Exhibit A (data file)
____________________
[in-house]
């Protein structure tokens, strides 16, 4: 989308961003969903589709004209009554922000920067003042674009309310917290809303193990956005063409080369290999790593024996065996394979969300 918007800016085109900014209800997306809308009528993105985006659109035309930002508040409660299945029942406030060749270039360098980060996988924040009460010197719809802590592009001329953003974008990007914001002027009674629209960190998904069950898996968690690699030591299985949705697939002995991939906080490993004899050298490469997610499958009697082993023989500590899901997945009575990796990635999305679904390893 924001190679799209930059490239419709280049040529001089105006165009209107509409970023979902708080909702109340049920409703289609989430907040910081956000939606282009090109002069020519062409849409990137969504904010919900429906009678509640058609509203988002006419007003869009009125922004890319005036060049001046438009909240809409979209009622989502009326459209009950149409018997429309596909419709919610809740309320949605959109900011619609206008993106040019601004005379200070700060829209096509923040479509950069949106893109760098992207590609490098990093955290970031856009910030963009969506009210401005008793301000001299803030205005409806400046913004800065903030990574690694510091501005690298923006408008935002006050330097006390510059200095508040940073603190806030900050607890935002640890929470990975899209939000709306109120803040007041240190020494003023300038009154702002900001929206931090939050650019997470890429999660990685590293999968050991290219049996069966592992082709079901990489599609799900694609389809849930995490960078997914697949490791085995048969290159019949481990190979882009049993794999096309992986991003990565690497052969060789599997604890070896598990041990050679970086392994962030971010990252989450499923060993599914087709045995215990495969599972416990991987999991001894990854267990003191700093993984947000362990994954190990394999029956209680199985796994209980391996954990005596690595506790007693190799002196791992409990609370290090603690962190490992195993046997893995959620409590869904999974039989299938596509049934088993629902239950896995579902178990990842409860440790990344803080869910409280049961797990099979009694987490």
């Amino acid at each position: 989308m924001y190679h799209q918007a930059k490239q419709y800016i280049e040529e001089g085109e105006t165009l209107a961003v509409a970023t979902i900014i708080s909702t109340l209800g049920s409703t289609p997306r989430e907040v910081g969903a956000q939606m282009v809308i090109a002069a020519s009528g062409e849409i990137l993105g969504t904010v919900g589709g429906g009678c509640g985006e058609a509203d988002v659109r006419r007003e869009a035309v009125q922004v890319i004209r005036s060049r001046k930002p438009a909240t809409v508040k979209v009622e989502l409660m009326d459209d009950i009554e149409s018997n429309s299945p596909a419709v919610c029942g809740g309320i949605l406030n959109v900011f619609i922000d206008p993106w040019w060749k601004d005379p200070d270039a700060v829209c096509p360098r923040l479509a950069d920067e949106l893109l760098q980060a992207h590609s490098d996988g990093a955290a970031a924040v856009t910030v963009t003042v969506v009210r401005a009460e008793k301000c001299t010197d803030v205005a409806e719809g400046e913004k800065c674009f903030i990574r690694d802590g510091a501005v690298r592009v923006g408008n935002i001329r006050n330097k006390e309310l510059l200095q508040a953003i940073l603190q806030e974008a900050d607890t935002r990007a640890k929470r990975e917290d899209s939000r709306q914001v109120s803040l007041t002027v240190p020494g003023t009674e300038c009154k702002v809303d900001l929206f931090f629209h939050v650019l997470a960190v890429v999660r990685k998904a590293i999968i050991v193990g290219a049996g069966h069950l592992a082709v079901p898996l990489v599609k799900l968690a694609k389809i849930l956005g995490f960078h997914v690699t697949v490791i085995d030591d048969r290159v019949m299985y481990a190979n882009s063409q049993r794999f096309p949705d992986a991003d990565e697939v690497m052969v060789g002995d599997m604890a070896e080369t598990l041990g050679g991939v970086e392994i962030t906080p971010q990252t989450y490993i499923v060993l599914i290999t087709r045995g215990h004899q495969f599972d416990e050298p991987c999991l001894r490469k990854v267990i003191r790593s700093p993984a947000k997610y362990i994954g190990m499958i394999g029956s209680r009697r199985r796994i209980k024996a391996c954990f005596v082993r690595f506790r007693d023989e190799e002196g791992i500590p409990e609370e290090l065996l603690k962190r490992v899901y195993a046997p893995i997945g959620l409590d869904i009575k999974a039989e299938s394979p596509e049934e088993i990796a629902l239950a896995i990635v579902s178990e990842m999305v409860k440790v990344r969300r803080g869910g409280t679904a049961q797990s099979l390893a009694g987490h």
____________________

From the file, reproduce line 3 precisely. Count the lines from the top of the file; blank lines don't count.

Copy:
């Amino acid at each position: 989308m924001y190679h799209q918007a930059k490239q419709y800016i280049e040529e001089g085109e105006t165009l209107a961003v509409a970023t979902i900014i708080s909702t109340l209800g049920s409703t289609p997306r989430e907040v910081g969903a956000q939606m282009v809308i090109a002069a020519s009528g062409e849409i990137l993105g969504t904010v919900g589709g429906g009678c509640g985006e058609a509203d988002v659109r006419r007003e869009a035309v009125q922004v890319i004209r005036s060049r001046k930002p438009a909240t809409v508040k979209v009622e989502l409660m009326d459209d009950i009554e149409s018997n429309s299945p596909a419709v919610c029942g809740g309320i949605l406030n959109v900011f619609i922000d206008p993106w040019w060749k601004d005379p200070d270039a700060v829209c096509p360098r923040l479509a950069d920067e949106l893109l760098q980060a992207h590609s490098d996988g990093a955290a970031a924040v856009t910030v963009t003042v969506v009210r401005a009460e008793k301000c001299t010197d803030v205005a409806e719809g400046e913004k800065c674009f903030i990574r690694d802590g510091a501005v690298r592009v923006g408008n935002i001329r006050n330097k006390e309310l510059l200095q508040a953003i940073l603190q806030e974008a900050d607890t935002r990007a640890k929470r990975e917290d899209s939000r709306q914001v109120s803040l007041t002027v240190p020494g003023t009674e300038c009154k702002v809303d900001l929206f931090f629209h939050v650019l997470a960190v890429v999660r990685k998904a590293i999968i050991v193990g290219a049996g069966h069950l592992a082709v079901p898996l990489v599609k799900l968690a694609k389809i849930l956005g995490f960078h997914v690699t697949v490791i085995d030591d048969r290159v019949m299985y481990a190979n882009s063409q049993r794999f096309p949705d992986a991003d990565e697939v690497m052969v060789g002995d599997m604890a070896e080369t598990l041990g050679g991939v970086e392994i962030t906080p971010q990252t989450y490993i499923v060993l599914i290999t087709r045995g215990h004899q495969f599972d416990e050298p991987c999991l001894r490469k990854v267990i003191r790593s700093p993984a947000k997610y362990i994954g190990m499958i394999g029956s209680r009697r199985r796994i209980k024996a391996c954990f005596v082993r690595f506790r007693d023989e190799e002196g791992i500590p409990e609370e290090l065996l603690k962190r490992v899901y195993a046997p893995i997945g959620l409590d869904i009575k999974a039989e299938s394979p596509e049934e088993i990796a629902l239950a896995i990635v579902s178990e990842m999305v409860k440790v990344r969300r803080g869910g409280t679904a049961q797990s099979l390893a009694g987490h």